C. difficile pipeline vaccines could offer an alternative to antibiotics
The incidence of Clostridium difficile has increased significantly over the last two decades, due in part to the emergence of new, hyper-virulent strains. In recent years it has surpassed MRSA as the most common healthcare-acquired infection.
The current treatment options for C. difficile are mostly limited to antibiotics, and pharmaceutical companies are hoping to cash in by offering physicians alternatives for their patients. Vaccines are one such alternative, and are an important part of the current pipeline.
Figure 1: Key Pipeline Clinical Trials for C. difficile Vaccines
There are three key players in the race to bring the first C. difficile vaccine to market. Sanofi Pasteur is the longtime leader, with its candidate—a C. difficile toxoid A and B vaccine - set to complete a 15,000 participant Phase III trial in December 2017.
The race for second place is more intensely contested, and Pfizer and Valneva have been neck-and-neck for most of the last few years with their own developmental vaccines. Pfizer suffered an intermittent set-back in November 2014 when reported adverse effects at the injection site resulted in the halting of recruitment for its Phase II trial, giving Valneva the opportunity to edge ahead.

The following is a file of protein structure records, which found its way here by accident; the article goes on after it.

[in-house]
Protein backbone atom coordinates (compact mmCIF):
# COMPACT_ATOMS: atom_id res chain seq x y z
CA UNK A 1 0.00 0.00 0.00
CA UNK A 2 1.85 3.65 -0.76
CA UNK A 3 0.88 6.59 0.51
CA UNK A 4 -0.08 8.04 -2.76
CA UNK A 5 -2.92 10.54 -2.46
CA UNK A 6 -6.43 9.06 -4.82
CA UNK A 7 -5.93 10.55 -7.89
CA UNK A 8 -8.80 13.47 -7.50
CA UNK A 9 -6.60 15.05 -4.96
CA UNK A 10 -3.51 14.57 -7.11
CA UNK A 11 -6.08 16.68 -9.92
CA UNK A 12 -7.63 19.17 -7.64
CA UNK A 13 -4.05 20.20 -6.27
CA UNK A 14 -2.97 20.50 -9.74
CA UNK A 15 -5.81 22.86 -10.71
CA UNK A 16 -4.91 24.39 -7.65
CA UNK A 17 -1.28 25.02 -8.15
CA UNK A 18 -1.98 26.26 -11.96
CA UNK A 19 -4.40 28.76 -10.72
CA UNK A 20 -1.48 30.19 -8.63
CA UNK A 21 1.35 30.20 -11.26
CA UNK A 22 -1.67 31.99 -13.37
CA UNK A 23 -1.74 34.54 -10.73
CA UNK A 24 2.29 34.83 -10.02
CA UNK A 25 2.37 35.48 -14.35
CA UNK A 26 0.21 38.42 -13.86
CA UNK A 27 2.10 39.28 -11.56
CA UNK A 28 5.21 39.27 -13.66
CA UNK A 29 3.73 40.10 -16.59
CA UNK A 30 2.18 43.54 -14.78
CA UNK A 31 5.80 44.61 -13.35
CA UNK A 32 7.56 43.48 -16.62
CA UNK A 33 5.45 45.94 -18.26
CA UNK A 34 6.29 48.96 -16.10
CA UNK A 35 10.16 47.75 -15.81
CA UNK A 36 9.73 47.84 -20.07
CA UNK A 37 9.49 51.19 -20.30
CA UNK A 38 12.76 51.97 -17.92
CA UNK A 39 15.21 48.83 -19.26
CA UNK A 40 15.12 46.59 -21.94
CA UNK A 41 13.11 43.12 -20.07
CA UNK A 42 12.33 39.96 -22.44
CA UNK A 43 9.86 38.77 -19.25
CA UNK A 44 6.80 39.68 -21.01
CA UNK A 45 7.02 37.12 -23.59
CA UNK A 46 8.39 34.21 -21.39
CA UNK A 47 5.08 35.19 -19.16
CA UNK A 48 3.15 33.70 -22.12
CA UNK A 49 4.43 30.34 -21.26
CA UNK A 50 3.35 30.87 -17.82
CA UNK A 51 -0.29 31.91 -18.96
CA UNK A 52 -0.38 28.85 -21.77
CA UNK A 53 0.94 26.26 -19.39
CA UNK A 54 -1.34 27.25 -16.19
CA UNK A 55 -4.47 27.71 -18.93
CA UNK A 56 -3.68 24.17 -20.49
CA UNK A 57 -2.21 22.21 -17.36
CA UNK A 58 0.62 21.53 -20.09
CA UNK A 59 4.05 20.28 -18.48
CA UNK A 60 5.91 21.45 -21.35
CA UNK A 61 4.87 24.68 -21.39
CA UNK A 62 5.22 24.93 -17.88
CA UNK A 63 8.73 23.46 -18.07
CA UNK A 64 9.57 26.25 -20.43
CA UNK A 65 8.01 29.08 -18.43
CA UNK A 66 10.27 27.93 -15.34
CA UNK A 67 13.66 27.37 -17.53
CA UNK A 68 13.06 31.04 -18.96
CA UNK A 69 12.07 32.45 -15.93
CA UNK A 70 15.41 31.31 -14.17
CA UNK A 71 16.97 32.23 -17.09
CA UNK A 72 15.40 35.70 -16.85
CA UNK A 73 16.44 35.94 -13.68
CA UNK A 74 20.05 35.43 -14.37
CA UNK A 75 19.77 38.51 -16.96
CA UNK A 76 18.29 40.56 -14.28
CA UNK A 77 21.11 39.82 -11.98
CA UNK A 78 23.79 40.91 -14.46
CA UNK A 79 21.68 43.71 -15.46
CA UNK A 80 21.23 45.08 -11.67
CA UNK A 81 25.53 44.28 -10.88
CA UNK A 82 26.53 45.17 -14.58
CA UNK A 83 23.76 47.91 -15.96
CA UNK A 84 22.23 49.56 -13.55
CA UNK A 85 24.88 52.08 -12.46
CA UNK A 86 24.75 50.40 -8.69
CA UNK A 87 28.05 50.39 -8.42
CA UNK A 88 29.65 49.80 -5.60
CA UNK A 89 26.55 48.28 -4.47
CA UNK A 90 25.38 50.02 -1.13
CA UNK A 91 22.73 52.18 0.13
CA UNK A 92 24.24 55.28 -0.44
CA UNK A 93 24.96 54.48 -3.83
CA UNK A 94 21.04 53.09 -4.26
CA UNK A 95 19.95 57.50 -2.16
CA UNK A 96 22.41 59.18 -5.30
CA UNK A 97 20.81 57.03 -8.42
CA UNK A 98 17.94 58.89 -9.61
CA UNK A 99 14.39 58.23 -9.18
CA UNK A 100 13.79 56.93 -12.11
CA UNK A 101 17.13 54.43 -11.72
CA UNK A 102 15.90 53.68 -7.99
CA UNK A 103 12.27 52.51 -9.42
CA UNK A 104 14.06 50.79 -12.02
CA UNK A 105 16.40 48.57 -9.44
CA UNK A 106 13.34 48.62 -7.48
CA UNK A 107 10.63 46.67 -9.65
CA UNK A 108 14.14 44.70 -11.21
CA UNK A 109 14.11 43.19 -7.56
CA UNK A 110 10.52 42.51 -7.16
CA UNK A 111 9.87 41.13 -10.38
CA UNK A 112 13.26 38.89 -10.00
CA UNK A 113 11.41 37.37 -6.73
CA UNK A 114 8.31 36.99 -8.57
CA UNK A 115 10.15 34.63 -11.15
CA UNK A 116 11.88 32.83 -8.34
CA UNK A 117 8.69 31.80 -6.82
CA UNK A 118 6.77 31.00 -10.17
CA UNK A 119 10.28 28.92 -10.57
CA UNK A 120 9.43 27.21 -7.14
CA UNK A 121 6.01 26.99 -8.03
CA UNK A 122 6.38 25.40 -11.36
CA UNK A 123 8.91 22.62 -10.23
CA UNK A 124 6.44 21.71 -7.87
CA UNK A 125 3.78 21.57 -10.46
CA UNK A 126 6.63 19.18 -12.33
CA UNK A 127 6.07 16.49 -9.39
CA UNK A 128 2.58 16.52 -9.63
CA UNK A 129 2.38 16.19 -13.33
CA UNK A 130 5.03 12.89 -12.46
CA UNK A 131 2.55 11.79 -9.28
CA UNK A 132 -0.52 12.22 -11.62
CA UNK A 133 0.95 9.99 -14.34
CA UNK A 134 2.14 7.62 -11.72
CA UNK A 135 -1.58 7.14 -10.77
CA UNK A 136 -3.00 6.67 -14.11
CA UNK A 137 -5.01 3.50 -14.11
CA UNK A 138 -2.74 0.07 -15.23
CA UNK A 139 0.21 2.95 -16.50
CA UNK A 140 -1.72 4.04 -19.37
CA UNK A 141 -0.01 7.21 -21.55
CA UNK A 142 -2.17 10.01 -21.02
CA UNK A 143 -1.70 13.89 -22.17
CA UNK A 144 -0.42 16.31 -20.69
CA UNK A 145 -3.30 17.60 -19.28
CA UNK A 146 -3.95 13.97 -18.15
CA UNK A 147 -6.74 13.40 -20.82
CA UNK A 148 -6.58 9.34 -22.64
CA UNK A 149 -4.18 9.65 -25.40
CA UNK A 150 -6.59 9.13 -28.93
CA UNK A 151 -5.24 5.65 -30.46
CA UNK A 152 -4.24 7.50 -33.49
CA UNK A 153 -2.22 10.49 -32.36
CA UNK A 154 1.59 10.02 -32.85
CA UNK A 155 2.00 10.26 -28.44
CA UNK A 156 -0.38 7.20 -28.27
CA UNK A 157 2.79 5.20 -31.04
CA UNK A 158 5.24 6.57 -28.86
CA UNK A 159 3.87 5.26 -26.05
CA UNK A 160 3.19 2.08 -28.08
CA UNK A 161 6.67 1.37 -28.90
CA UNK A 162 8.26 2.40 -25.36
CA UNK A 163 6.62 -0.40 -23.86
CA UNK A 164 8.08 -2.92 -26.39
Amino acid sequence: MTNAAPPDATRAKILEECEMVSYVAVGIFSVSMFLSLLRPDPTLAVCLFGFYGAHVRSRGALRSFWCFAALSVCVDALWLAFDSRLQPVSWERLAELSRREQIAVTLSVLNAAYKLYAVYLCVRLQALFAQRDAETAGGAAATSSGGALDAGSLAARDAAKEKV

Recently, the tides may have changed.
With GlaxoSmithKline (GSK) deciding to waive its opt-in rights, Valneva has not yet found a new developmental partner to fund Phase III trials for its own pipeline candidate. Meanwhile, Pfizer, aided by being awarded FDA Fast Track designation, has pressed on with its own second Phase II trial.
In January, Pfizer announced that positive top-line results had been achieved in its second Phase II trial, leading the company to declare its intention to initiate Phase III testing in the H1 2017, allowing them to reclaim their strong position in the C. difficile prophylaxis pipeline despite their earlier setback.
The population expected to be targeted by these vaccinations is elderly patients at high risk of C. difficile infection, and most clinical trials have recruited patients ages 50 years or older. All three investigational vaccines have reported high seroconversion rates and acceptable safety profiles. With this limited differentiation between products, Sanofi is anticipated to benefit from the advantage of likely possessing the first-to-market vaccine.